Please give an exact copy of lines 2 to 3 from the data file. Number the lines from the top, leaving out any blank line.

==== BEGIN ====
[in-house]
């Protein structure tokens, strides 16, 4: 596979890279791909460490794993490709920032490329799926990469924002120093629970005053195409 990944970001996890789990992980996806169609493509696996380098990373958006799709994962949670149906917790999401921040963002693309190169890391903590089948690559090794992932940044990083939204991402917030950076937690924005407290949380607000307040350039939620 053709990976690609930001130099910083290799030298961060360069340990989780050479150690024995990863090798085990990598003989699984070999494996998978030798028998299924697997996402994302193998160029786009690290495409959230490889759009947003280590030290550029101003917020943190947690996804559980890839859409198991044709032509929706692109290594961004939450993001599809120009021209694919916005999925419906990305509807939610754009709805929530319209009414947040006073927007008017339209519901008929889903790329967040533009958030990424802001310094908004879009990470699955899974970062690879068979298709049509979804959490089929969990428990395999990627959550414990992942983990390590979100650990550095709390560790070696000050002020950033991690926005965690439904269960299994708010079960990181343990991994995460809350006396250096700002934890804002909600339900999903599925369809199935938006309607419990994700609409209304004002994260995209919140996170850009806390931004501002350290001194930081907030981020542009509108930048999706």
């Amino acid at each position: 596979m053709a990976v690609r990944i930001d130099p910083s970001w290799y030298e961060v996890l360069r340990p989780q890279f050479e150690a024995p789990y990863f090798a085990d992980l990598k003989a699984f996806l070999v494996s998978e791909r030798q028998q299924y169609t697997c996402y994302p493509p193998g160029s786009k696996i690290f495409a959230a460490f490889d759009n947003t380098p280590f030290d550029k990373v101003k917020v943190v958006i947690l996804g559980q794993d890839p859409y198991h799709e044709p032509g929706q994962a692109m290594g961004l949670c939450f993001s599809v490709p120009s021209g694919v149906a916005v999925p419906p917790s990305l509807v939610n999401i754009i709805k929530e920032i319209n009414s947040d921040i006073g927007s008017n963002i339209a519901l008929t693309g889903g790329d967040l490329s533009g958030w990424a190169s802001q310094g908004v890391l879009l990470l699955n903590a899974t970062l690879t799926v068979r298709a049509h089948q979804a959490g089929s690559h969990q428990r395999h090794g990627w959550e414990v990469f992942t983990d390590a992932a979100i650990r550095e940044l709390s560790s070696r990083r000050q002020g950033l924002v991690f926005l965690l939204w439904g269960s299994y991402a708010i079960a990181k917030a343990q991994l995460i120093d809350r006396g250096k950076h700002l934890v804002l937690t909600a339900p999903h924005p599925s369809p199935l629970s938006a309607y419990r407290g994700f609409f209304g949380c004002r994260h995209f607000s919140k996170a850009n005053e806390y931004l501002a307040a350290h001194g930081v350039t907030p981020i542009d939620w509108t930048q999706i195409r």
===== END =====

């Protein structure tokens, strides 16, 4: 596979890279791909460490794993490709920032490329799926990469924002120093629970005053195409 990944970001996890789990992980996806169609493509696996380098990373958006799709994962949670149906917790999401921040963002693309190169890391903590089948690559090794992932940044990083939204991402917030950076937690924005407290949380607000307040350039939620 053709990976690609930001130099910083290799030298961060360069340990989780050479150690024995990863090798085990990598003989699984070999494996998978030798028998299924697997996402994302193998160029786009690290495409959230490889759009947003280590030290550029101003917020943190947690996804559980890839859409198991044709032509929706692109290594961004939450993001599809120009021209694919916005999925419906990305509807939610754009709805929530319209009414947040006073927007008017339209519901008929889903790329967040533009958030990424802001310094908004879009990470699955899974970062690879068979298709049509979804959490089929969990428990395999990627959550414990992942983990390590979100650990550095709390560790070696000050002020950033991690926005965690439904269960299994708010079960990181343990991994995460809350006396250096700002934890804002909600339900999903599925369809199935938006309607419990994700609409209304004002994260995209919140996170850009806390931004501002350290001194930081907030981020542009509108930048999706």
């Amino acid at each position: 596979m053709a990976v690609r990944i930001d130099p910083s970001w290799y030298e961060v996890l360069r340990p989780q890279f050479e150690a024995p789990y990863f090798a085990d992980l990598k003989a699984f996806l070999v494996s998978e791909r030798q028998q299924y169609t697997c996402y994302p493509p193998g160029s786009k696996i690290f495409a959230a460490f490889d759009n947003t380098p280590f030290d550029k990373v101003k917020v943190v958006i947690l996804g559980q794993d890839p859409y198991h799709e044709p032509g929706q994962a692109m290594g961004l949670c939450f993001s599809v490709p120009s021209g694919v149906a916005v999925p419906p917790s990305l509807v939610n999401i754009i709805k929530e920032i319209n009414s947040d921040i006073g927007s008017n963002i339209a519901l008929t693309g889903g790329d967040l490329s533009g958030w990424a190169s802001q310094g908004v890391l879009l990470l699955n903590a899974t970062l690879t799926v068979r298709a049509h089948q979804a959490g089929s690559h969990q428990r395999h090794g990627w959550e414990v990469f992942t983990d390590a992932a979100i650990r550095e940044l709390s560790s070696r990083r000050q002020g950033l924002v991690f926005l965690l939204w439904g269960s299994y991402a708010i079960a990181k917030a343990q991994l995460i120093d809350r006396g250096k950076h700002l934890v804002l937690t909600a339900p999903h924005p599925s369809p199935l629970s938006a309607y419990r407290g994700f609409f209304g949380c004002r994260h995209f607000s919140k996170a850009n005053e806390y931004l501002a307040a350290h001194g930081v350039t907030p981020i542009d939620w509108t930048q999706i195409r």